Randomised trial of eradication of Helicobacter pylori before non-steroidal anti-inflammatory drug therapy to prevent peptic ulcers
CommentIn this trial, patients starting NSAID therapy who were H pylori positive and who were pre-treated with one week of anti-H pylori therapy had a significantly lower rate of peptic ulcer disease than those who were not treated. The cumulative rate of gastric and duodenal ulcers after 8 weeks of NSAID therapy was 26% without treatment, vs. 7% with treatment.
The trial appears to have been well-designed, although it was not fully blinded. Patients obviously knew whether they had undergone antibiotic therapy or not. It is stated that the endoscopist was blinded to the patient's treatment status.
One limitation to the results presented here lies in the patient population: these patients all were "NSAID naive". None of them had had prolonged NSAID therapy in the past. Since many ulcer complications of NSAID therapy occur early, these results probably do not apply to patients who have taken NSAIDS without problem in the past, and who are thus at a lower risk of complications.
Although the authors state that endoscopy should not be necessary to
apply their findings, they did not report H pylori serologies in their
series, so the utility of the serologic approach cannot be directly extrapolated.
October 19, 1997
ReferencesReferences related to this article from the NLM's PubMed database.
Reader CommentsDate: Tue, 21 Oct 97
From: Masatoshi Matsumoto <firstname.lastname@example.org>
This paper is a well designed article, and supplies good information about the association between NSAIDs-induced peptic ulcer disease and H.pylori.
But following points seem to be necessary for the author's conclusion:
1. Direct trial of H. pylori serology to these patients.
As for the cost comparison, the following costs to the pharmacist are from the Medical Letter, January 3, 1997:
Bismuth subsalicylate 525 mg qid for one week -- approx. $5
These prices will be higher for the consumer, and this is a particularly cheap regimen (which does not incorporate a PPI or clarithromycin). However, if this regimen is as effective as it was in this study, it is extremely cheap compared with the cost of misoprostol, famotidine or the Proton Pump Inhibitors for any length of time. In fact, even the most expensive regimen for H Pylori eradication plus the cost of determining serology will be cheaper than taking these other drugs for several months. This would not apply if the duration of NSAID use were short; a cost-effectiveness analysis would indeed be necessary for this case. -- mj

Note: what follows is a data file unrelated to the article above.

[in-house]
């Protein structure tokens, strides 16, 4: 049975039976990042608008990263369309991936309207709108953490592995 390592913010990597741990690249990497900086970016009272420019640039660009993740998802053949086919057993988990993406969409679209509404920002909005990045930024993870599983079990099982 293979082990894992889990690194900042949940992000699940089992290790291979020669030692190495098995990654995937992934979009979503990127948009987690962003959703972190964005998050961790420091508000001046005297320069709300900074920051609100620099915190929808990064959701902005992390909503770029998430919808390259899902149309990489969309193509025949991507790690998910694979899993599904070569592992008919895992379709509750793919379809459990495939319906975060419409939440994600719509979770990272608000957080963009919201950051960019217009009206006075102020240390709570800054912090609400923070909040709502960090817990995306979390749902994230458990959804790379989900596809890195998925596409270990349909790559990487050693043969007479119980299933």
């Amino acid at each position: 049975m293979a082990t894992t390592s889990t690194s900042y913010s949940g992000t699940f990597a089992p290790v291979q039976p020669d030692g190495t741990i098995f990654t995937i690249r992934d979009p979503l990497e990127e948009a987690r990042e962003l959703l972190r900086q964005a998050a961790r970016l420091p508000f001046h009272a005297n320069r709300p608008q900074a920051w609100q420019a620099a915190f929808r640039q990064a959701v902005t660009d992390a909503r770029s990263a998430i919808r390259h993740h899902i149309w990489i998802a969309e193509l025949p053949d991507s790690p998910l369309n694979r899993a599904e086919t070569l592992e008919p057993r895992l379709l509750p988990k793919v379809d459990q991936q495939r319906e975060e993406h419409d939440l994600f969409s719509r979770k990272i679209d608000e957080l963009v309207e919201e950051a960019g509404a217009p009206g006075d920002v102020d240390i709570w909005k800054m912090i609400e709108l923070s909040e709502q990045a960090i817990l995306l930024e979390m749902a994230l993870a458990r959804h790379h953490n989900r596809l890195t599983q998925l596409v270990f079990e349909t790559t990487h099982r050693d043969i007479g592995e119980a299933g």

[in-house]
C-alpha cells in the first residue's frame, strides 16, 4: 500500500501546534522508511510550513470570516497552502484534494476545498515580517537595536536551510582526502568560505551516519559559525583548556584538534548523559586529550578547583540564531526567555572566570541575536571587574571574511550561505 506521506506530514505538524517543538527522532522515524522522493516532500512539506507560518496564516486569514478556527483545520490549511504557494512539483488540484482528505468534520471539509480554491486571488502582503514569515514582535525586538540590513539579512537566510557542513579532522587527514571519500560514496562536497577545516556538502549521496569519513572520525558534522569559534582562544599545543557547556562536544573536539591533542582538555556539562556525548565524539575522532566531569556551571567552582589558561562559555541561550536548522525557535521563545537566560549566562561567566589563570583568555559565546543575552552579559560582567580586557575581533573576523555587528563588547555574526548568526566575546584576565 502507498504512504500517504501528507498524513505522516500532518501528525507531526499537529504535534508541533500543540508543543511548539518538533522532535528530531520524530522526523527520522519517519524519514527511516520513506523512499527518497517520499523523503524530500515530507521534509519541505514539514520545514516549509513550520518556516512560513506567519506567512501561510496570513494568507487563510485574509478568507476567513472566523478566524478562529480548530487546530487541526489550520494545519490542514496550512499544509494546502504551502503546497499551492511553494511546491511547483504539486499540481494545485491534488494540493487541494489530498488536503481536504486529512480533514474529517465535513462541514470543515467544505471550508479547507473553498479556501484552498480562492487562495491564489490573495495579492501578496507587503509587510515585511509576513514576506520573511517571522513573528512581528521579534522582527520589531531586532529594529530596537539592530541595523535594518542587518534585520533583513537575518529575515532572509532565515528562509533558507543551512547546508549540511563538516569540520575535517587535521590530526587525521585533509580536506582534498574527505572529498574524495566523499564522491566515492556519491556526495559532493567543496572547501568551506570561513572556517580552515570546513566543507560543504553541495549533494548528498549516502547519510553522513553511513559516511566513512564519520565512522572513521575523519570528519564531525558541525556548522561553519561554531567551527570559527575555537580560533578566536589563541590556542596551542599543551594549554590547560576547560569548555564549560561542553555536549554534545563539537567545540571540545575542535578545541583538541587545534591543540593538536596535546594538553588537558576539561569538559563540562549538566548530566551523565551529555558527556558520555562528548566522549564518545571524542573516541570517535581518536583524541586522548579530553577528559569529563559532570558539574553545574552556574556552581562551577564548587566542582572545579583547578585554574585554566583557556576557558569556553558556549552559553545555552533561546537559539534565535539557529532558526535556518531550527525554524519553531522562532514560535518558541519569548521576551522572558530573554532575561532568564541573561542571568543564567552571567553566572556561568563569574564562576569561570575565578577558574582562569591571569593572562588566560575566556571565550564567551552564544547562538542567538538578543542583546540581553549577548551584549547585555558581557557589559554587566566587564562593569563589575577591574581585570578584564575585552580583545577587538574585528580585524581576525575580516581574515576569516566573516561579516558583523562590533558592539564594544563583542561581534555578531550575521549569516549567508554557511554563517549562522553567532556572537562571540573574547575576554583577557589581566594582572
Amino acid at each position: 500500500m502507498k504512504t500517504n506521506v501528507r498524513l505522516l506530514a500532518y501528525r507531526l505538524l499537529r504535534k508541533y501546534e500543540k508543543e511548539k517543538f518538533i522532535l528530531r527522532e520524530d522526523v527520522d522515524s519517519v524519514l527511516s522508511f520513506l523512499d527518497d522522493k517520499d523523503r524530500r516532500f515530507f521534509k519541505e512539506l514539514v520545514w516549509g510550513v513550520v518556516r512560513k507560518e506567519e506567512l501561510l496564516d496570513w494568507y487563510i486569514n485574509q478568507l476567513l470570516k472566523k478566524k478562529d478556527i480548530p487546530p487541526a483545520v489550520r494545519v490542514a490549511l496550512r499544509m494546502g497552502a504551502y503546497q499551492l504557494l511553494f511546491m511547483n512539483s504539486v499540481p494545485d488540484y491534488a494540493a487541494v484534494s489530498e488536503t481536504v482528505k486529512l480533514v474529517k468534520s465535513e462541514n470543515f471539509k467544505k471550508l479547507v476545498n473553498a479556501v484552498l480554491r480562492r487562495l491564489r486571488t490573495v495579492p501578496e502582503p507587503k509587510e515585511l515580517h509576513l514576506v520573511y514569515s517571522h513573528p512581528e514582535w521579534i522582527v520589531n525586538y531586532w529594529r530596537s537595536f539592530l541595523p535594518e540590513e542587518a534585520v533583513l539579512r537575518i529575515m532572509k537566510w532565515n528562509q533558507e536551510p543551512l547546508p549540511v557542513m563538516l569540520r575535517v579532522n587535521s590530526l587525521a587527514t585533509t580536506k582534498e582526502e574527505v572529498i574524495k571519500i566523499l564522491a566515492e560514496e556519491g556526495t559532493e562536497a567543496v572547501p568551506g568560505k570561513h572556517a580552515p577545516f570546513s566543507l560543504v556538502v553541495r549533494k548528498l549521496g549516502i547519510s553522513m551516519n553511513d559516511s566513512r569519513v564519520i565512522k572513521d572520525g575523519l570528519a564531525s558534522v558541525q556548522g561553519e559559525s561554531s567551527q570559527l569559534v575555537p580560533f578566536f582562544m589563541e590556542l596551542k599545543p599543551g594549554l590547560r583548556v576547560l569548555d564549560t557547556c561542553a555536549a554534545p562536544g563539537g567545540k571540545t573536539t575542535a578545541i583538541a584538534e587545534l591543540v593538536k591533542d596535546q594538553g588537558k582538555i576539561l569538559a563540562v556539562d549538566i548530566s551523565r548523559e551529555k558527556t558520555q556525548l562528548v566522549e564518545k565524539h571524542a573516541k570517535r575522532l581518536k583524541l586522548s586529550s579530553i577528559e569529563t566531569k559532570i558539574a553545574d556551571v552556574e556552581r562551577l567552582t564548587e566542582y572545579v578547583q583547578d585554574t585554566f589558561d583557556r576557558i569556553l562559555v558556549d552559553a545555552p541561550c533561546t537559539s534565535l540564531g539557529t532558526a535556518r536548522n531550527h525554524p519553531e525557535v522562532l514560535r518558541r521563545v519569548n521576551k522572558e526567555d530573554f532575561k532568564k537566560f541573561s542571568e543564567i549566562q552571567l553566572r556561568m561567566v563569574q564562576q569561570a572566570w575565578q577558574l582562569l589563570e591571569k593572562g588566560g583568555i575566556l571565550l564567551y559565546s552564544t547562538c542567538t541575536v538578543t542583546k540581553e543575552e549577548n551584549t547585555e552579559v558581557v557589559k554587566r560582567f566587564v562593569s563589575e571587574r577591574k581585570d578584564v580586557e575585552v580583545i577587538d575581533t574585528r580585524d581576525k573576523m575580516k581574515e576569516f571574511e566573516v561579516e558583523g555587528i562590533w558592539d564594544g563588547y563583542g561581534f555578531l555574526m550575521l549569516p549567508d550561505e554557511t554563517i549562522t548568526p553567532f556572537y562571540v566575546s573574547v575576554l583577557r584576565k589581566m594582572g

From the corresponding author of this study:
Date: Tue, 04 Nov 1997
Dear Dr. Jacobson and Dr. Matsumoto,
Thank you for your interest in this study and your valuable comments are highly appreciated.
1.Since ulcer complications tend to occur during the first few weeks of NSAID treatment especially in those without previous drug exposure, it would be more relevant to eradicate H. pylori in this group of patients than those who are at a lower risk of ulcer disease.
2.We are now testing the H. pylori serology of these patients and will report the results in due course.
3.Based on the price list from our local pharmacy, we have estimated that serology test plus one-week of bismuth triple therapy cost US$25, whereas 8 weeks of prophylactic treatment using misoprostol (200 ug q.i.d.) costs US$58. Eradication of H. pylori with a short course of antimicrobial therapy is cheaper than prophylaxis with antiulcer drugs.
December 1, 1997
One letter to the editor about this article appeared in the Lancet, November 22, 1997.
January 5, 1998
to the editor about this article, with authors response, in the Lancet,
January 3, 1998.
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